only be necessary for us all to be idle in order that we
should all have our mouths full of bread.
who say such things forget is that what a man earns he usually
spends, and in spending he gives employment. As long as a man
spends his income, he puts just as much bread into people’s
mouths in spending as he takes out of other people’s mouths
in earning. The real villain, from this point of view, is the
man who saves. If he merely puts his savings in a stocking,
like the proverbial French peasant, it is obvious that they do
not give employment. If he invests his savings, the matter is
less obvious, and different cases arise.
One of the
commonest things to do with savings is to lend them to some
government. In view of the fact that the bulk of the public
expenditure of most civilised governments consists of payment
for past wars or preparation for future wars, the man who
lends his money to a government is in the same position as the
bad men in Shakespeare who hire murderers. The net result of
the man’s economic habits is to increase the armed forces of
the state to which he lends his savings. Obviously it would be
better if he spent the money, even if he spent it in drink or
But, I shall
be told, the case is quite different when savings are invested
in industrial enterprises. When such enterprises succeed and
produce something useful this may be conceded. In these days,
however, no one will deny that most enterprises fail. That
means that a large amount of human labour, which might have
been devoted to producing something that could be enjoyed, was
expended on producing machines which, when produced, lay idle
and did no good to anyone. The man who invests his savings in
a concern that goes bankrupt is therefore injuring others as
well as himself.
If he spent
his money, say, in hosting parties for his friends, they (we
may hope) would get pleasure, and so would all those upon whom
he spent money such as the butcher, the baker and the
bootlegger. But if he spends it (let us say) upon laying down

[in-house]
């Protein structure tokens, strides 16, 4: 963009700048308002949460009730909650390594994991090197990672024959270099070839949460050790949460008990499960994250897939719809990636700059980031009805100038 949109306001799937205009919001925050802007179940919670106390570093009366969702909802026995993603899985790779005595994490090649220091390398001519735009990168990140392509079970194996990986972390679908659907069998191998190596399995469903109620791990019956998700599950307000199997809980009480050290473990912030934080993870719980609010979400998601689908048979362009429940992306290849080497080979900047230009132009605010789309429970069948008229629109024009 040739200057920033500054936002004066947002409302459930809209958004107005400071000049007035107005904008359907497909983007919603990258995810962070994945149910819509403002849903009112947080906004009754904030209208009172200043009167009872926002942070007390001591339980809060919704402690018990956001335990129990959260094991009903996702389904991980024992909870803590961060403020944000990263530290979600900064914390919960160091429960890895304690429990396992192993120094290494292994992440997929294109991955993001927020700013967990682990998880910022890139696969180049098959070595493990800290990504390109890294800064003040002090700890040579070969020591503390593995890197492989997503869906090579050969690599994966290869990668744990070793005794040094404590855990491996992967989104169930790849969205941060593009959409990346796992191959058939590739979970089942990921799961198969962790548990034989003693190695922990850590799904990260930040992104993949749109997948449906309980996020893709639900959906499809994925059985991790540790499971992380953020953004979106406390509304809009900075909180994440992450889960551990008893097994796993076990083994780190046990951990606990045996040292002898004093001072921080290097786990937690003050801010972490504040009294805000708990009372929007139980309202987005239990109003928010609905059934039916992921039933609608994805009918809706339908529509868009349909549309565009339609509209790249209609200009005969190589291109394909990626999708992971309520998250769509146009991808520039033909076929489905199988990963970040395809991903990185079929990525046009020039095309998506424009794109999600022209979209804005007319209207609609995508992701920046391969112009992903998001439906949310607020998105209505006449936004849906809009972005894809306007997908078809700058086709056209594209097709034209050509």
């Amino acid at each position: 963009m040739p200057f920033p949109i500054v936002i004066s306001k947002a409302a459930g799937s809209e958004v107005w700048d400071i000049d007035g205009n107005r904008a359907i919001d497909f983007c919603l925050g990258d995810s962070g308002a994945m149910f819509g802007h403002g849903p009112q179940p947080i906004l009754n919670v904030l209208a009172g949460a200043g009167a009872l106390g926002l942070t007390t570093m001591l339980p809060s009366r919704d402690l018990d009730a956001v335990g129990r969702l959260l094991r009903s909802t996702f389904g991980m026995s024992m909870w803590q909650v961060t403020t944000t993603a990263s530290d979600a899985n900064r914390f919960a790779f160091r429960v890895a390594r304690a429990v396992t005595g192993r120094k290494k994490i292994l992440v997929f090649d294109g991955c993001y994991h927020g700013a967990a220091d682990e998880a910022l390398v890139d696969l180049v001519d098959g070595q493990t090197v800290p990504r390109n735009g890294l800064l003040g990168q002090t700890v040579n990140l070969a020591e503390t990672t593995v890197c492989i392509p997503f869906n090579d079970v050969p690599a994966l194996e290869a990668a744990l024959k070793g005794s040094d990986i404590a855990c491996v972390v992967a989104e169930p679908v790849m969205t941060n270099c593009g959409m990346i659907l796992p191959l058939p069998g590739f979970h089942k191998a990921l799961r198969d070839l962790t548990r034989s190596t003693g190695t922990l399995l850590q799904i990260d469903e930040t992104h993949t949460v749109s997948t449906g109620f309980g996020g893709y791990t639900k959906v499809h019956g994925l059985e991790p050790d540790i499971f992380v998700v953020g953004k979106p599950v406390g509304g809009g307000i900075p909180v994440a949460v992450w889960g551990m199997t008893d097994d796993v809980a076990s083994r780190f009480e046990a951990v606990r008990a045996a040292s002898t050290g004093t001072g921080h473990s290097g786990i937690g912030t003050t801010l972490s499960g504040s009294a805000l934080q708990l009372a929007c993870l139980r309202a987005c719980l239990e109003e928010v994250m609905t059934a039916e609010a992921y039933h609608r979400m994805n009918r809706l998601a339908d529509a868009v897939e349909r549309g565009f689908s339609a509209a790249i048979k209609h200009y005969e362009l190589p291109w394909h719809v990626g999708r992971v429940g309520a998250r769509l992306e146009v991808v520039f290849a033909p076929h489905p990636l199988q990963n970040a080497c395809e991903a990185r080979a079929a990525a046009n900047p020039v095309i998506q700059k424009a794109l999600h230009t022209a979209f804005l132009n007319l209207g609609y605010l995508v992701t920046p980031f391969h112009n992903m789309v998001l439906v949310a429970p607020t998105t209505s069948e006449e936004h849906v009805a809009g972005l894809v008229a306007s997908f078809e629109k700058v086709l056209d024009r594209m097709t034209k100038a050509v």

rails for surface cars in some place where surface cars turn
out to be not wanted, he has diverted a mass of labour into
channels where it gives pleasure to no one. Nevertheless, when
he becomes poor through the failure of his investment he will
be regarded as a victim of undeserved misfortune, whereas the
gay spendthrift, who has spent his money philanthropically,
will be despised as a fool and a frivolous person.
All this is
only preliminary. I want to say, in all seriousness, that a
great deal of harm is being done in modern world by belief in
the virtuousness of work, and that the road to happiness and
prosperity lies in an organised diminution of work.
First of all:
what is work? Work is of two kinds: first, altering the
position of matter at or near the earth’s surface relatively
to other such matter; second, telling other people to do so.
The first kind is unpleasant and ill paid; the second is
pleasant and highly paid. The second kind is capable of
indefinite extension: there are not only those who give
orders, but those who give advice as to what orders should be
given. Usually two opposite kinds of advice are given
simultaneously by two organised bodies of men; this is called
politics. The skill required for this kind of work is not
knowledge of the subjects as to which advice is given, but
knowledge of the art of persuasive speaking and writing —
that is, of advertising.